Ultrasensitive Electrogenerated Chemiluminescence Biosensor for the Determination of Mercury Ion Incorporating G4 PAMAM Dendrimer and Hg(II)-Specific Oligonucleotide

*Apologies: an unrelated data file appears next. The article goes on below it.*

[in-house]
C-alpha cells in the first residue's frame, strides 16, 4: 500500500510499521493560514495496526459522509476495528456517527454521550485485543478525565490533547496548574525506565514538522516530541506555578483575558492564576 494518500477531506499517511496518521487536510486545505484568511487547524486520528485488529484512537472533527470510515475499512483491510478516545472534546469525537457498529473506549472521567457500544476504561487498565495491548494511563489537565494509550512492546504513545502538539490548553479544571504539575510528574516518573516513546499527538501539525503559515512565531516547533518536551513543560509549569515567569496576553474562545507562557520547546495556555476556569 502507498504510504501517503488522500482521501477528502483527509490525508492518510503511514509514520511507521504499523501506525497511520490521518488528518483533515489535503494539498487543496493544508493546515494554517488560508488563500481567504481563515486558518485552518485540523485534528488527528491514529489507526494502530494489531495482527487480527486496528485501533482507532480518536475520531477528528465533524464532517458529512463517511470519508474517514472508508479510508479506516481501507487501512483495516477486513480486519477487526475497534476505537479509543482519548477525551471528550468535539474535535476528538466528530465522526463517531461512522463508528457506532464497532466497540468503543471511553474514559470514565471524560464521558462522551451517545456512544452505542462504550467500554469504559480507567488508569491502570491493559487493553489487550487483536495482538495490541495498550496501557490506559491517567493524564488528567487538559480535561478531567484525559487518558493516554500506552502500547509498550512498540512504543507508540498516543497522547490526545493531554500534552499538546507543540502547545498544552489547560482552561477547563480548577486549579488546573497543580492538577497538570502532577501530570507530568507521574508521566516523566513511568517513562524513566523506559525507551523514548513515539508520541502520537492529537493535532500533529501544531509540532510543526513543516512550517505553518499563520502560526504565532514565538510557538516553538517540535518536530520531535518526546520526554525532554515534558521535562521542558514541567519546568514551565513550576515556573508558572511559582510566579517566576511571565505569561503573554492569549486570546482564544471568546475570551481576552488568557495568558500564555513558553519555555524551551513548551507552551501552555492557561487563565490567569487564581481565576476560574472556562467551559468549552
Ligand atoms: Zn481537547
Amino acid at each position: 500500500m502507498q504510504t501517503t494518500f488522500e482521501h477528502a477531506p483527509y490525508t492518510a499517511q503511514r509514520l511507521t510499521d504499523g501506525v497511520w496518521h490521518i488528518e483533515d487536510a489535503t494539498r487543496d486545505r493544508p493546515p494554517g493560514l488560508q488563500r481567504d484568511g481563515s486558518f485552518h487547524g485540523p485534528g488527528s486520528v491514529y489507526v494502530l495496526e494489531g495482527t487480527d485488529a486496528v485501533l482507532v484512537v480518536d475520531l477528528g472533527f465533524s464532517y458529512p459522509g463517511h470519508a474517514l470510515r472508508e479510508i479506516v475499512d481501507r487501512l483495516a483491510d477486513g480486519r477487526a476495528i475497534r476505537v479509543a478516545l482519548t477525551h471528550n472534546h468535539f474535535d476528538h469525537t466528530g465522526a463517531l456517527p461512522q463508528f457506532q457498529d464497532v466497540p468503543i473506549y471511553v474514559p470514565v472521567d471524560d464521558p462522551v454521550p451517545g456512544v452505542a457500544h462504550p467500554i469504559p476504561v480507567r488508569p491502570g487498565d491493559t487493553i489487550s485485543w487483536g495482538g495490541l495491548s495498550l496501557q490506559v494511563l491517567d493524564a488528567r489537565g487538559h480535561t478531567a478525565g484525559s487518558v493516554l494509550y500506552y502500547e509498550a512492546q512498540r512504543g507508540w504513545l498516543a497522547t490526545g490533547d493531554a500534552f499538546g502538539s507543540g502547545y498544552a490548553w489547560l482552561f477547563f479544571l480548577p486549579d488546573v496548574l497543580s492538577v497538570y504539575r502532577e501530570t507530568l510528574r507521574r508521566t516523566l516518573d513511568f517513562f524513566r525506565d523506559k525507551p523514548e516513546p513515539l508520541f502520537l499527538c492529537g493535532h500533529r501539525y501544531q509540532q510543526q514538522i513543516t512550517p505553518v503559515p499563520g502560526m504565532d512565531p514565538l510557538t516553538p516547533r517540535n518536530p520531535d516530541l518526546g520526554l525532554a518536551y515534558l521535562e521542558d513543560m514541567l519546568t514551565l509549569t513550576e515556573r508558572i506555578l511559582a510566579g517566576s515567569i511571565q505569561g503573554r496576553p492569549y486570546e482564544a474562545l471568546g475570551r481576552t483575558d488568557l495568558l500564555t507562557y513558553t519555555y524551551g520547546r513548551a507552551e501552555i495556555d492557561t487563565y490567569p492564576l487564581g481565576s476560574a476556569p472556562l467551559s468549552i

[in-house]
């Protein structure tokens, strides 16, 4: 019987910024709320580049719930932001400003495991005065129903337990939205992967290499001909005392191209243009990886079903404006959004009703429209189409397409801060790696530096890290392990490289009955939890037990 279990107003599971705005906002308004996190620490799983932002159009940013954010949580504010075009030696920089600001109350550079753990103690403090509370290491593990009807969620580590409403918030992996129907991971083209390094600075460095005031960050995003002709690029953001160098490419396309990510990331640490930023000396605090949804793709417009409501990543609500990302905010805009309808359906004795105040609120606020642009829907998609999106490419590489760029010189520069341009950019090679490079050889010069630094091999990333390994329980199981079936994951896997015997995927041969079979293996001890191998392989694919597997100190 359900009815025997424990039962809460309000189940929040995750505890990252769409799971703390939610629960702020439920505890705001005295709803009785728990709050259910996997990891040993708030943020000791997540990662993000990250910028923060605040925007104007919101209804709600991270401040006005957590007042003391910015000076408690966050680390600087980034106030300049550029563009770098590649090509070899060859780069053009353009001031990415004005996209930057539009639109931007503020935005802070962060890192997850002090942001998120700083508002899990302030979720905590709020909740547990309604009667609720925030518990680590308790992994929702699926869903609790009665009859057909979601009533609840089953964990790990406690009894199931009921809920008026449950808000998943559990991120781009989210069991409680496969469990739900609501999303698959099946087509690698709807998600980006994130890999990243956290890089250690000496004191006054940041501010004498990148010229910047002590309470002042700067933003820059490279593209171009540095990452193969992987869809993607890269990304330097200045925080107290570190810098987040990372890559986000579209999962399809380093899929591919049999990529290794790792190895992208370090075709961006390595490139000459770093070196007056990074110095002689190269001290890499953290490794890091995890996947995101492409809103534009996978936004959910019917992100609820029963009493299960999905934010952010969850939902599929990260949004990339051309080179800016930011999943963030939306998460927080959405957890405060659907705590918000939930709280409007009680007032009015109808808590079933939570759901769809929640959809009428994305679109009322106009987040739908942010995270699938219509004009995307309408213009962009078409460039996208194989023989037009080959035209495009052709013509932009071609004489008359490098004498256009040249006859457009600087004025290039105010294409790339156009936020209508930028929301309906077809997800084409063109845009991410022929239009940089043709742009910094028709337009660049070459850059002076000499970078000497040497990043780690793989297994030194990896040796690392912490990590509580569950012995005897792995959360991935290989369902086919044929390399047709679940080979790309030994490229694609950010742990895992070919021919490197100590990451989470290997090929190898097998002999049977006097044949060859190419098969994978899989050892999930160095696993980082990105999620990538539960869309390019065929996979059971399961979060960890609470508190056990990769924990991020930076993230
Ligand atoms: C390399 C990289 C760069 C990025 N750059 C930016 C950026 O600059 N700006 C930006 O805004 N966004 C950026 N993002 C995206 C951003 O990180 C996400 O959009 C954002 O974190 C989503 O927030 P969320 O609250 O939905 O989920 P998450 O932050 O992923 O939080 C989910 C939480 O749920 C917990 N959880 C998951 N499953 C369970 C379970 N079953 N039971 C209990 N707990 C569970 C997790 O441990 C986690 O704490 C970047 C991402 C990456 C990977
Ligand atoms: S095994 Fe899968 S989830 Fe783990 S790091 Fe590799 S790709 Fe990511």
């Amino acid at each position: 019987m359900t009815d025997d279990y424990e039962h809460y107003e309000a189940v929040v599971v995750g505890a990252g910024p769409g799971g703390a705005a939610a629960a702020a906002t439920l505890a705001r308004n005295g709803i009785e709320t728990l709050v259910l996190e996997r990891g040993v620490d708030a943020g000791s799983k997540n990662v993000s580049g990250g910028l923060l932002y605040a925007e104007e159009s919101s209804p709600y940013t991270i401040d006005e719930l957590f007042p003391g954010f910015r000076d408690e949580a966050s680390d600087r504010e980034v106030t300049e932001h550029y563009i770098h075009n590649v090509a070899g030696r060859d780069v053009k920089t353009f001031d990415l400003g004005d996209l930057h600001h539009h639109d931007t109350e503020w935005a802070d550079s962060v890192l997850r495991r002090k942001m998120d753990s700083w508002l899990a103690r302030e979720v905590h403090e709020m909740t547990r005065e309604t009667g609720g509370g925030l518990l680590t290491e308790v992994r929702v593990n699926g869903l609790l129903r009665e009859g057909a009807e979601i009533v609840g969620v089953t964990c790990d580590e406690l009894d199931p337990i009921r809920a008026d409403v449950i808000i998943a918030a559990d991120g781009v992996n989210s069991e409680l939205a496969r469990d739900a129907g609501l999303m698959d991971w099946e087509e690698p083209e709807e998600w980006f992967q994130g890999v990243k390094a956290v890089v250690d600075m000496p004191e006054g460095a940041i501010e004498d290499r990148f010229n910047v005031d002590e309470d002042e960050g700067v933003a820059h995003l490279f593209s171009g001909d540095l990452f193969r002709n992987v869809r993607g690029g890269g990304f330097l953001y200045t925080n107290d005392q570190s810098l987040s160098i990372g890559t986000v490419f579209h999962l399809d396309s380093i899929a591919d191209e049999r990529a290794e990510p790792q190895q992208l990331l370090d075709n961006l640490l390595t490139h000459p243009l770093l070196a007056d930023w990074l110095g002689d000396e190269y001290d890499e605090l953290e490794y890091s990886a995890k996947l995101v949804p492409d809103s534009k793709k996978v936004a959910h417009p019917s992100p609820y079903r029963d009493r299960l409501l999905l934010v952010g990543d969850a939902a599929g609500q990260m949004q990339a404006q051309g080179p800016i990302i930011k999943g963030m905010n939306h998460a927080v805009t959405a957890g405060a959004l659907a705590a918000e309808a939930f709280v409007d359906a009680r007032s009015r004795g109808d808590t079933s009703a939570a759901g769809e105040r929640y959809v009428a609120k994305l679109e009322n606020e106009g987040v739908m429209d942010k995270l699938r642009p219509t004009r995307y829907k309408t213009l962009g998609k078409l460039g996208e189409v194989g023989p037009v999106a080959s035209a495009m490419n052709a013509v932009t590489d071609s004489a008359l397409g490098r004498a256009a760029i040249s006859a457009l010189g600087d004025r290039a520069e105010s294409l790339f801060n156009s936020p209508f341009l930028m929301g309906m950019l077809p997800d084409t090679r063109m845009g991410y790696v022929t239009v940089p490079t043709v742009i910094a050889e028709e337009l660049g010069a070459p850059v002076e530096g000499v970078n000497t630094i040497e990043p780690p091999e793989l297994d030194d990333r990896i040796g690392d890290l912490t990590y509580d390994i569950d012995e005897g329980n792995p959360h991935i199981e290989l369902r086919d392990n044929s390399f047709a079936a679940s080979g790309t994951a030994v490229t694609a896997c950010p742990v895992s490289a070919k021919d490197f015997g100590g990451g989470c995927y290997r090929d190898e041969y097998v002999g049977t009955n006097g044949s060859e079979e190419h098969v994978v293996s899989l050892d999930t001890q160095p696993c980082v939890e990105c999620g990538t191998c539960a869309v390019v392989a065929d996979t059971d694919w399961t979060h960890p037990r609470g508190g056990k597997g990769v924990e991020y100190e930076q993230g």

A novel electrogenerated chemiluminescence (ECL) biosensor for highly sensitive and selective detection of mercury ion was developed on the basis of mercury-specific oligonucleotide (MSO) served as a molecular recognition element and the ruthenium(II) complex (Ru1) as an ECL emitting species. The biosensor was fabricated on a glassy carbon electrode coated with a thin layer of single wall carbon nanotubes, where the ECL probe, NH2-(CH2)6-oligo(ethylene oxide)6-MSO ↔ Dend-Ru1, was covalently attached. The Dend-Ru1 pendant was prepared by covalent coupling Ru1 with the 4th generation polyamidoamine dendrimer (Dend), in which each dendrimer contained 35 Ru1 units so that a large amplification of ECL signal was obtained. Upon binding of Hg2+ to thymine (T) bases of the MSO, the T–Hg–T structure was formed, and the MSO changed from its linear shape to a “hairpin” configuration. Consequently, the Dend-Ru1 approached the electrode surface resulting in the increase of anodic ECL signal in the presence of the ECL coreactant tri-n-propylamine. The reported biosensor showed a high reproducibility and possessed long-term storage stability (92.3% initial ECL recovery over 30 day's storage). An extremely low detection limit of 2.4 pM and a large dynamic range of 7.0 pM to 50 nM Hg2+ were obtained. An apparent binding constant of 1.6 × 109 M−1 between Hg2+ and the MSO was estimated using an ECL based extended Langmuir isotherm approach involving multilayer adsorption. Determination of Hg2+ contents in real water samples was conducted and the data were consistent with the results from cold vapor atomic fluorescence spectroscopy.